-- President Barack Obama
The city is overflowing and in the grip of joy. Every thing is decorated, and Obamamania is jumpstarting the economy at street level. It is truly wonderful and amazing. Today I had my photo taken with Frederick Douglass. We walked in a MLK day parade to lay a wreath at the African-American Civil War Memorial, which is very near our apartment. The parade marshals were from the 54th Massachusetts—both re-enactors, and the newly re-formed regiment of the Mass National Guard. They were accompanied by a group of black women re-enactors, and the Douglass re-enactor was at the ceremony. It was kinda mind blowing; the 54th risen from its watery grave in vindication after all these years. The people were singing: “Before I’ll be a slave, I’ll be buried in my grave.” And then at the end, when we were doing one more time around on “We Shall Overcome,” someone started a verse: “No more Bushes ever, we have overcome tooooo-day!”
Follow the Indy's Matt Saldana at the inaug on Twitter: twitter.com/indyweek
In a report bashing a city-owned broadband utility, the conservative John Locke Foundation reveals a stunning level of ignorance about technology.
"Wilson's Fiber-Optic Boondoggle," written by research director Michael Sanera and intern Katie Bethune, criticizes Wilson, N.C.'s $28 million investment in a fiber-optic network that makes high-speed Internet, cable TV and phone service to every resident and business in the city. The utility project, called Greenlight, is funded by bonds which under the city's business plan are expected to be repaid through subscription revenue.
JLF leads with the critique that the technology "could be obsolete before it's paid for."
"WiMax wireless Internet technology is rapidly leapfrogging fiber-optic cable technology, making it obsolete."
To anyone who actually follows Internet technology, that statement is a howler.
Fiber is far and away the most advanced technology available for connecting to the Internet. It offers effectively unlimited capacity and speed. WiMax is the next generation of wireless technology, reaching further and moving data faster than the WiFi most of us use now -- but nowhere near as fast as fiber. And every wireless system has to connect up to some kind of backbone. WiMax works best if connected to a fiber network.
It's expensive to run fiber through city streets and connect every home and business. That's why most private companies aren't willing to do it unless they're assured of making a hefty profit on the investment, and a city must be more densely populated than Wilson for that profit to be high enough. Even in the Triangle, companies like AT&T, Embarq and Time Warner prefer to stick with the copper and coax lines they've already got in the ground.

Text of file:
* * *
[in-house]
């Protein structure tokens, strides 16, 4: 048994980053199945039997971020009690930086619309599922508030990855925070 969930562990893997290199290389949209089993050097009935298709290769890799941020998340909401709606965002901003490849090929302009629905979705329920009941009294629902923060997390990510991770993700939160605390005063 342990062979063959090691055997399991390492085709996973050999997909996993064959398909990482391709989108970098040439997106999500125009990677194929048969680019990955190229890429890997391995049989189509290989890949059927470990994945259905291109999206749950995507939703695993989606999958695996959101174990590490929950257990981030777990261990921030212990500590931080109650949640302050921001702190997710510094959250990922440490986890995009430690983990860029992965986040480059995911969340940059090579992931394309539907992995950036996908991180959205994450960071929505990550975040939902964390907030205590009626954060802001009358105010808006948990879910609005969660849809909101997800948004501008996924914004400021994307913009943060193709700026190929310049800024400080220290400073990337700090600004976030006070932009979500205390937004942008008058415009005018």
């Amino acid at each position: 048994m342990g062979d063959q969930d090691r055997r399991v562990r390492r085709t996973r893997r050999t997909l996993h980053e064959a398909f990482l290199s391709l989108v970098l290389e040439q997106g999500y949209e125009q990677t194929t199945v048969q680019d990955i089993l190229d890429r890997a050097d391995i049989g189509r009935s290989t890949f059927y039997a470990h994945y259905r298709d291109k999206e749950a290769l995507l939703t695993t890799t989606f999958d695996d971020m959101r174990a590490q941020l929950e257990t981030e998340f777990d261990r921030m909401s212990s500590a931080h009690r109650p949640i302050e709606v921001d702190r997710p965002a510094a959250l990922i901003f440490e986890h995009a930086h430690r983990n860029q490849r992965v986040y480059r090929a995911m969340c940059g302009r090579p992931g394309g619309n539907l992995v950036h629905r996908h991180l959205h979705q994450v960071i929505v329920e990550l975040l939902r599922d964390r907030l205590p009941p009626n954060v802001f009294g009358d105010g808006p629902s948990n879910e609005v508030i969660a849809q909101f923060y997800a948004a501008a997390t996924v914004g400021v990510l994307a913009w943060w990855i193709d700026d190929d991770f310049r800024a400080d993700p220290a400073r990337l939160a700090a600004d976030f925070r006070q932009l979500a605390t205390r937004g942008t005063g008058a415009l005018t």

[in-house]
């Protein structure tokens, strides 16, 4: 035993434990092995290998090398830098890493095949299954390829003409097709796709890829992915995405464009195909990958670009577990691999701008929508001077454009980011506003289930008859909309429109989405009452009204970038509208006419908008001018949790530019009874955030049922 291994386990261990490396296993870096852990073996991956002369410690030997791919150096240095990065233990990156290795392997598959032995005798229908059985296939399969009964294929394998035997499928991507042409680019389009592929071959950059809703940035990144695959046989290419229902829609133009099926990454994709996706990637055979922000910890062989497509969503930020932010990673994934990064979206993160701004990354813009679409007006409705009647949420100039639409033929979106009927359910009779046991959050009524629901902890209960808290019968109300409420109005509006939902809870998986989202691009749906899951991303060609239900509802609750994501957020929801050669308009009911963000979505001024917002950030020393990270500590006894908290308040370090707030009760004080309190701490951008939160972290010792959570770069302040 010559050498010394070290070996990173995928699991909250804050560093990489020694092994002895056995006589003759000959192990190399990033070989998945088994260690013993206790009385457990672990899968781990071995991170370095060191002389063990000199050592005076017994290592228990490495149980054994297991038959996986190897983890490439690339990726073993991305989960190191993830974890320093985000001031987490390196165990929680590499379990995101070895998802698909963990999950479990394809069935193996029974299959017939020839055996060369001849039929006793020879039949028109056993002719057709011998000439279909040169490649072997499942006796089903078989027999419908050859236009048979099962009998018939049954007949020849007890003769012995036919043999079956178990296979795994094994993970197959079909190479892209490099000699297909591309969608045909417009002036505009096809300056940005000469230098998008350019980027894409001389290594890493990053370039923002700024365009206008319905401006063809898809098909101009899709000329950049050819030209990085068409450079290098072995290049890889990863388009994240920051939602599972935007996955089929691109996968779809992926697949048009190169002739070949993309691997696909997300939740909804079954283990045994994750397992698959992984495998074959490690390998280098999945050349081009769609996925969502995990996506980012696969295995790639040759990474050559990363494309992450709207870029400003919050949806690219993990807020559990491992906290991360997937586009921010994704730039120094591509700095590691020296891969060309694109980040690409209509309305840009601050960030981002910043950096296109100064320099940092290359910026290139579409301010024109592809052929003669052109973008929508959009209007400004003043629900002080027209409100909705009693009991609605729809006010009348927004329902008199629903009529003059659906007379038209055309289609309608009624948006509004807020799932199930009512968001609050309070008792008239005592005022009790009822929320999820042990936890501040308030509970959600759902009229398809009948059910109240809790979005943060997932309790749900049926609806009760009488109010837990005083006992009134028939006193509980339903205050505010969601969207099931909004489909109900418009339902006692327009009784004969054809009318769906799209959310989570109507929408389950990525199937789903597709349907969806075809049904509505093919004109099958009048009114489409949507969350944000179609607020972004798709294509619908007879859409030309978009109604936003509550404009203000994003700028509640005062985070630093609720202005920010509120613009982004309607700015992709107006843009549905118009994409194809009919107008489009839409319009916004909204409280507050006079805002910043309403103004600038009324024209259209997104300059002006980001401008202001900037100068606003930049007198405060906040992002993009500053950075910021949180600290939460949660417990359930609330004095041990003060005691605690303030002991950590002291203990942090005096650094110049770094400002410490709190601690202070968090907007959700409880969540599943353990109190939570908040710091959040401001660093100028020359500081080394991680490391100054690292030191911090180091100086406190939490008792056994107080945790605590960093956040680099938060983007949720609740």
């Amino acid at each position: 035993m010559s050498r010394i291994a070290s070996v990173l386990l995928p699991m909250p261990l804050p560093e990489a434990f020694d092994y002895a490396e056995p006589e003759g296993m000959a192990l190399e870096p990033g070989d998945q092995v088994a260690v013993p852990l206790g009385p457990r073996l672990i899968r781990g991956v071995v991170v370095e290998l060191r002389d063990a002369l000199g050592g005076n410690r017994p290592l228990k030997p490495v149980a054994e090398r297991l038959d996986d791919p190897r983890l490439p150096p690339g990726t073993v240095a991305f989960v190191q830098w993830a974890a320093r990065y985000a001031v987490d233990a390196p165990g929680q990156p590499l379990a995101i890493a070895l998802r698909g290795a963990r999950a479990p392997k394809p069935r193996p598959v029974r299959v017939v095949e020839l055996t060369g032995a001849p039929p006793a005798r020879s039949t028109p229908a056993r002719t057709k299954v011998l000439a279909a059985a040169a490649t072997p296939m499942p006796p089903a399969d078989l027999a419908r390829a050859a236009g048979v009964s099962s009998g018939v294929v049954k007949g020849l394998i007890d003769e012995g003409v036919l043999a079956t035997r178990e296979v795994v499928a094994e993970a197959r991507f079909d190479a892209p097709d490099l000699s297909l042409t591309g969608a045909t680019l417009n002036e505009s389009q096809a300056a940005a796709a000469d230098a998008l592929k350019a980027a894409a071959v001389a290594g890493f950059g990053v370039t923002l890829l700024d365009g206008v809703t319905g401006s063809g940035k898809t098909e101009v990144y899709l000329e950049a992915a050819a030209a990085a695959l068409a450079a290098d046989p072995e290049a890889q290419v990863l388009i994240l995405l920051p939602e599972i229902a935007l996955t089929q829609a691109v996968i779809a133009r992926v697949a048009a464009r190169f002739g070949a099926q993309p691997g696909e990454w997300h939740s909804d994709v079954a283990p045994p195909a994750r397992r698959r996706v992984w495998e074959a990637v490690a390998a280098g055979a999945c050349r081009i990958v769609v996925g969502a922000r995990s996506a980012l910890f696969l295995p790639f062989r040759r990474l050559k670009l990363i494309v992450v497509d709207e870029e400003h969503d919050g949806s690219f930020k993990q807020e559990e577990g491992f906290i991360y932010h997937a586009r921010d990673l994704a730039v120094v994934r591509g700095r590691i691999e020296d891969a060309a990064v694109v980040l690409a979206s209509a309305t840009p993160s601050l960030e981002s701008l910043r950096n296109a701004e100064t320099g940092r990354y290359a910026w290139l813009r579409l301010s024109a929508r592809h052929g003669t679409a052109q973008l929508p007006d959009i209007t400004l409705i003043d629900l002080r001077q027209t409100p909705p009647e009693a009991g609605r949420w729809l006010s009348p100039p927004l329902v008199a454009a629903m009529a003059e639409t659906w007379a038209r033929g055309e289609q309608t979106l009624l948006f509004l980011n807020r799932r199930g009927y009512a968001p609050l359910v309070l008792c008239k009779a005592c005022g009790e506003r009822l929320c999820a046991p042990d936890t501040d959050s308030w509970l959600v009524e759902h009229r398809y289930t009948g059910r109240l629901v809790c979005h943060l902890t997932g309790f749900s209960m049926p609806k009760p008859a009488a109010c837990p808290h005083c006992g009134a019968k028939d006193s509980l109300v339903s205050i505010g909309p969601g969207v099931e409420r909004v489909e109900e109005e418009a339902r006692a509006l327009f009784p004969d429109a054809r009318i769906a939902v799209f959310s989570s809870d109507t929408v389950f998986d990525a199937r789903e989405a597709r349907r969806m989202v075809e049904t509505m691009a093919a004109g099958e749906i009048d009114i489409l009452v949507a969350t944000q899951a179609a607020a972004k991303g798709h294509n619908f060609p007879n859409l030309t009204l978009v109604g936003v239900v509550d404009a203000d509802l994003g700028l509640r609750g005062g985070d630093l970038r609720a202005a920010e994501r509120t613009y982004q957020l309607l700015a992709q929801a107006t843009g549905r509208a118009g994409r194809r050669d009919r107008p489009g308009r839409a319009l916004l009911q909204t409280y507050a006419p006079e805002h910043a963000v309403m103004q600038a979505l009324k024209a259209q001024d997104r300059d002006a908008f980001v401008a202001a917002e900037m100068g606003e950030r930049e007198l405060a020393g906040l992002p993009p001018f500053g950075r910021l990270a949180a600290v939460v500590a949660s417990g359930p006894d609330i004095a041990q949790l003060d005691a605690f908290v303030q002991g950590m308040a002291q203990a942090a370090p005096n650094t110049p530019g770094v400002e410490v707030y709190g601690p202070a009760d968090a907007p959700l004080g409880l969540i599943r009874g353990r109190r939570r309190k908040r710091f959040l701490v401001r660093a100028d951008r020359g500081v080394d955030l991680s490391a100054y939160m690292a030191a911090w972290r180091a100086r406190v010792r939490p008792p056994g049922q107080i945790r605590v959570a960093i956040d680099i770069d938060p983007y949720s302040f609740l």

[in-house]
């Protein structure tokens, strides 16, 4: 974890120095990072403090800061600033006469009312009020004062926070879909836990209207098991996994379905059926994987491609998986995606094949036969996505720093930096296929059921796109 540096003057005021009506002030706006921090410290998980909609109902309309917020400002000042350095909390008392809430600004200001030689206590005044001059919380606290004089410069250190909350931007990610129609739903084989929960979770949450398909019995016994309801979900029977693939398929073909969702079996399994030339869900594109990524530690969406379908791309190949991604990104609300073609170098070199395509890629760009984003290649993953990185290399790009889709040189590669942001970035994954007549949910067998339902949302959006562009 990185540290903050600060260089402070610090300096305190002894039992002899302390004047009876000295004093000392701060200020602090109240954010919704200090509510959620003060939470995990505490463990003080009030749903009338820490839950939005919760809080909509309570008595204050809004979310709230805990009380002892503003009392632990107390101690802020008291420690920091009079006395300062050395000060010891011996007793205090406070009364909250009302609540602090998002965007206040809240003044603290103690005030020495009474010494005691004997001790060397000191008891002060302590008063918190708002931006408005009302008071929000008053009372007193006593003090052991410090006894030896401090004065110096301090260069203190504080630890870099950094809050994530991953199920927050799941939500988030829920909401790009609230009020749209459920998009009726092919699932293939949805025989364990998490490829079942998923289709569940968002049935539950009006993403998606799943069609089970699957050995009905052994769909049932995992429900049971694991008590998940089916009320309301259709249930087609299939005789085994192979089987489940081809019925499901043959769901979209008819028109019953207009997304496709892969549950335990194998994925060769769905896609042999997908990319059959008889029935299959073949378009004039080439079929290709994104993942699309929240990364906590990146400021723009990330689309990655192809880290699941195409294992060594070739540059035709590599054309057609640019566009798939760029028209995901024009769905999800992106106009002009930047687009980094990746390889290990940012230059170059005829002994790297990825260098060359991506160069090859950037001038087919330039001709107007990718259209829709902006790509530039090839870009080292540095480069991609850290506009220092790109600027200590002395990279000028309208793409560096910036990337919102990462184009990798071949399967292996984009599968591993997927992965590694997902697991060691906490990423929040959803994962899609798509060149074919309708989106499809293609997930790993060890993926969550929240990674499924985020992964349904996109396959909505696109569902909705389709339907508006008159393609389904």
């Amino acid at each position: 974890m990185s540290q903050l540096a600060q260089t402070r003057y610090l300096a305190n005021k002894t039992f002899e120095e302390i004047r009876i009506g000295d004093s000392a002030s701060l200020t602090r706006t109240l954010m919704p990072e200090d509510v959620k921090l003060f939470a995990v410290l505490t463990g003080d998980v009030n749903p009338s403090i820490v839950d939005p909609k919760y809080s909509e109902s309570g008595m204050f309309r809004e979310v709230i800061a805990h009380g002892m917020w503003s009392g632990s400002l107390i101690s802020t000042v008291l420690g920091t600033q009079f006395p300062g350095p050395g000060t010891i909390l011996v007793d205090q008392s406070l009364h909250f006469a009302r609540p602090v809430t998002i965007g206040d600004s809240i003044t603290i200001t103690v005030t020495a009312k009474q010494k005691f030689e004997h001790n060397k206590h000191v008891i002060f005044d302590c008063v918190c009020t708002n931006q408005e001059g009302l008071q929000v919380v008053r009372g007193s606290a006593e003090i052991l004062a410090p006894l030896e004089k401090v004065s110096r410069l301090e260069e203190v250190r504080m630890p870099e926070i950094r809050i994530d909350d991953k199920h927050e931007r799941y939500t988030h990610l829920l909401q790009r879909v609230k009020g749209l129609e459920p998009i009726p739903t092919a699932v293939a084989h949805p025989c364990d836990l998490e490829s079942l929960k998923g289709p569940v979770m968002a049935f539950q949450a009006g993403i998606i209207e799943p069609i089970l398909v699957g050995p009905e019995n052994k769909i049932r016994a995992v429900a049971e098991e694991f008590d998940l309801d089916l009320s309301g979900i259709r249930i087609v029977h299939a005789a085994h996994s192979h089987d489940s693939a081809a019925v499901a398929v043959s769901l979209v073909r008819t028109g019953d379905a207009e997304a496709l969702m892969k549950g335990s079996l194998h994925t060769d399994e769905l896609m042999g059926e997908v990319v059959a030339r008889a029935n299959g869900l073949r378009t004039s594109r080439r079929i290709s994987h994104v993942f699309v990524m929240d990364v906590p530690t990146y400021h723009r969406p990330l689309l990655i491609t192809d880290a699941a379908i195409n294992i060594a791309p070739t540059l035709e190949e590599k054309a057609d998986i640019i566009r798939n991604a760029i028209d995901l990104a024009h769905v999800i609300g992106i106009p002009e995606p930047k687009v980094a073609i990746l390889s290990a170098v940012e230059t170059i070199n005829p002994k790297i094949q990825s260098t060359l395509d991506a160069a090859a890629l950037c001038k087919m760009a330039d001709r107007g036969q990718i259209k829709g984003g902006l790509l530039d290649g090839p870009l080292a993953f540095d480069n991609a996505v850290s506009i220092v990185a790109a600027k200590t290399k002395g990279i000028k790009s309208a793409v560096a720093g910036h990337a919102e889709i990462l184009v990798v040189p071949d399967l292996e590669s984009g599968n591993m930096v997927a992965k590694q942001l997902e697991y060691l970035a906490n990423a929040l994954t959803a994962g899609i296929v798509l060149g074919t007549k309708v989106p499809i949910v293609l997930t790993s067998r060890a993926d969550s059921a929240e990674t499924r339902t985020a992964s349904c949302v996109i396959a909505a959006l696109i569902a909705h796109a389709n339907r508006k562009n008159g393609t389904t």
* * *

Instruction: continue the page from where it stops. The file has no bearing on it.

The JLF report cites no sources for its embarrassing tech analysis, except a footnote to a brief article in the Washington Times that reads like a press release for Sprint's acquisition of wireless company Clearwire. That piece talks about WiMax surpassing the WiFi technology most of us use -- but it makes no mention of fiber.
I showed the JLF report to Jim Baller, a Washington, D.C., attorney who's widely respected as an expert on broadband technology. He recently convened a broad coalition of industry and public interest groups who hope to shape a national strategy for deploying broadband technology.
"The John Locke Foundation's suggestion that WiMax will render Wilson's fiber system obsolete is just absurd," Baller said by e-mail. "The Foundation should understand this -- and perhaps does. To be sure, WiMax offers mobility, and fiber does not. But as any expert will tell you, no wireless technology, including WiMax, has anywhere near the capacity of a fiber-to-the-home system. As applications become increasingly bandwidth-rich, fiber will be able to accommodate them, and wireless won't. At the same time, we will increasingly want to be as mobile as possible. In Japan, South Korea, and other leading broadband nations, fiber and wireless extend and complement each other. That's where we're heading too."
A friend suggests viewing Dr. King's 1963 "I Have A Dream" speech in its entirety if you haven't done so recently. It's about 17:00, just long enough to consider the arc of history and how it has, and hasn't, bent toward justice since King spoke. The speech is all over the internets, of course. Our friend found it on a nonprofit voting-rights group's website, Why Tuesday?, where they remind us of King's emphasis on the importance of "that short walk to the voting booth." Think what King would tell us now.